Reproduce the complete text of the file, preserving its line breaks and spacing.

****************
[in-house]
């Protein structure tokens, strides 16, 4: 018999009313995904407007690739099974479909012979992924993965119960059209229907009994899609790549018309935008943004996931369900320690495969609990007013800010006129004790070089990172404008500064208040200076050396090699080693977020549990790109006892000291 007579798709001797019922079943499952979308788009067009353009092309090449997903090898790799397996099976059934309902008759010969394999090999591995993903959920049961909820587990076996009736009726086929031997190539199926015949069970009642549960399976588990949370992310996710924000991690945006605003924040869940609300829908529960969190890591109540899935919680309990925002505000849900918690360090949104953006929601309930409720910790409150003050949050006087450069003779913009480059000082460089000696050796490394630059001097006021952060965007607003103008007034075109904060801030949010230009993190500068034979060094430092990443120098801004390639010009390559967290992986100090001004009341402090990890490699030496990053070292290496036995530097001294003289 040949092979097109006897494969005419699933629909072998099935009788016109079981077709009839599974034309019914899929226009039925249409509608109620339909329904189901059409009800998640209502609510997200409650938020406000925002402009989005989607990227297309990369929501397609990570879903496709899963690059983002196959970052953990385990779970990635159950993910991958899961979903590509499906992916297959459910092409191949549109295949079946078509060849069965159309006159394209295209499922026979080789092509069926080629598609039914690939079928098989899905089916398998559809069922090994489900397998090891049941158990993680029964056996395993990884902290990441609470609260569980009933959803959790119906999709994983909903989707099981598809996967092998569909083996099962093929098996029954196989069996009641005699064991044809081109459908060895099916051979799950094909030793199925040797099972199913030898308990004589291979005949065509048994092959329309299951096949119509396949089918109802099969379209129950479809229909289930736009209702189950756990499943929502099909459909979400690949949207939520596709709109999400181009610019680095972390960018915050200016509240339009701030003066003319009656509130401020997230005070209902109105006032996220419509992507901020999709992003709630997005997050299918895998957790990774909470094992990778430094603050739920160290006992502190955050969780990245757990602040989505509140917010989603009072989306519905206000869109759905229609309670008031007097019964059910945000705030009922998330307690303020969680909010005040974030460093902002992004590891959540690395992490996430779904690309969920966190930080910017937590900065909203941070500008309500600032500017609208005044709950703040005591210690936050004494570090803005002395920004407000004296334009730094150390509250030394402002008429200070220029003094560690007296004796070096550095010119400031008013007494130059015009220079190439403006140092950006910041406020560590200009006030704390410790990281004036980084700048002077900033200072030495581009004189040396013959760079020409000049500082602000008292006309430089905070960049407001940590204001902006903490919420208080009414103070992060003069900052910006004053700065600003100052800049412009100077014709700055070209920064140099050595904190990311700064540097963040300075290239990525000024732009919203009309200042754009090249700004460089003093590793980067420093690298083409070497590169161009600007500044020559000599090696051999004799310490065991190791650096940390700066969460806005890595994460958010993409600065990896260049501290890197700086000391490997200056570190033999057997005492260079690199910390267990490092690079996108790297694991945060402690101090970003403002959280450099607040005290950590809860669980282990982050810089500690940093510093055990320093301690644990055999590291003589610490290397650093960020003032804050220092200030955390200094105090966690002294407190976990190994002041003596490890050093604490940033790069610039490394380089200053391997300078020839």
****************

[in-house]
């Protein structure tokens, strides 16, 4: 018999009313995904407007690739099974479909012979992924993965119960059209229907009994899609790549018309935008943004996931369900320690495969609990007013800010006129004790070089990172404008500064208040200076050396090699080693977020549990790109006892000291 007579798709001797019922079943499952979308788009067009353009092309090449997903090898790799397996099976059934309902008759010969394999090999591995993903959920049961909820587990076996009736009726086929031997190539199926015949069970009642549960399976588990949370992310996710924000991690945006605003924040869940609300829908529960969190890591109540899935919680309990925002505000849900918690360090949104953006929601309930409720910790409150003050949050006087450069003779913009480059000082460089000696050796490394630059001097006021952060965007607003103008007034075109904060801030949010230009993190500068034979060094430092990443120098801004390639010009390559967290992986100090001004009341402090990890490699030496990053070292290496036995530097001294003289 040949092979097109006897494969005419699933629909072998099935009788016109079981077709009839599974034309019914899929226009039925249409509608109620339909329904189901059409009800998640209502609510997200409650938020406000925002402009989005989607990227297309990369929501397609990570879903496709899963690059983002196959970052953990385990779970990635159950993910991958899961979903590509499906992916297959459910092409191949549109295949079946078509060849069965159309006159394209295209499922026979080789092509069926080629598609039914690939079928098989899905089916398998559809069922090994489900397998090891049941158990993680029964056996395993990884902290990441609470609260569980009933959803959790119906999709994983909903989707099981598809996967092998569909083996099962093929098996029954196989069996009641005699064991044809081109459908060895099916051979799950094909030793199925040797099972199913030898308990004589291979005949065509048994092959329309299951096949119509396949089918109802099969379209129950479809229909289930736009209702189950756990499943929502099909459909979400690949949207939520596709709109999400181009610019680095972390960018915050200016509240339009701030003066003319009656509130401020997230005070209902109105006032996220419509992507901020999709992003709630997005997050299918895998957790990774909470094992990778430094603050739920160290006992502190955050969780990245757990602040989505509140917010989603009072989306519905206000869109759905229609309670008031007097019964059910945000705030009922998330307690303020969680909010005040974030460093902002992004590891959540690395992490996430779904690309969920966190930080910017937590900065909203941070500008309500600032500017609208005044709950703040005591210690936050004494570090803005002395920004407000004296334009730094150390509250030394402002008429200070220029003094560690007296004796070096550095010119400031008013007494130059015009220079190439403006140092950006910041406020560590200009006030704390410790990281004036980084700048002077900033200072030495581009004189040396013959760079020409000049500082602000008292006309430089905070960049407001940590204001902006903490919420208080009414103070992060003069900052910006004053700065600003100052800049412009100077014709700055070209920064140099050595904190990311700064540097963040300075290239990525000024732009919203009309200042754009090249700004460089003093590793980067420093690298083409070497590169161009600007500044020559000599090696051999004799310490065991190791650096940390700066969460806005890595994460958010993409600065990896260049501290890197700086000391490997200056570190033999057997005492260079690199910390267990490092690079996108790297694991945060402690101090970003403002959280450099607040005290950590809860669980282990982050810089500690940093510093055990320093301690644990055999590291003589610490290397650093960020003032804050220092200030955390200094105090966690002294407190976990190994002041003596490890050093604490940033790069610039490394380089200053391997300078020839």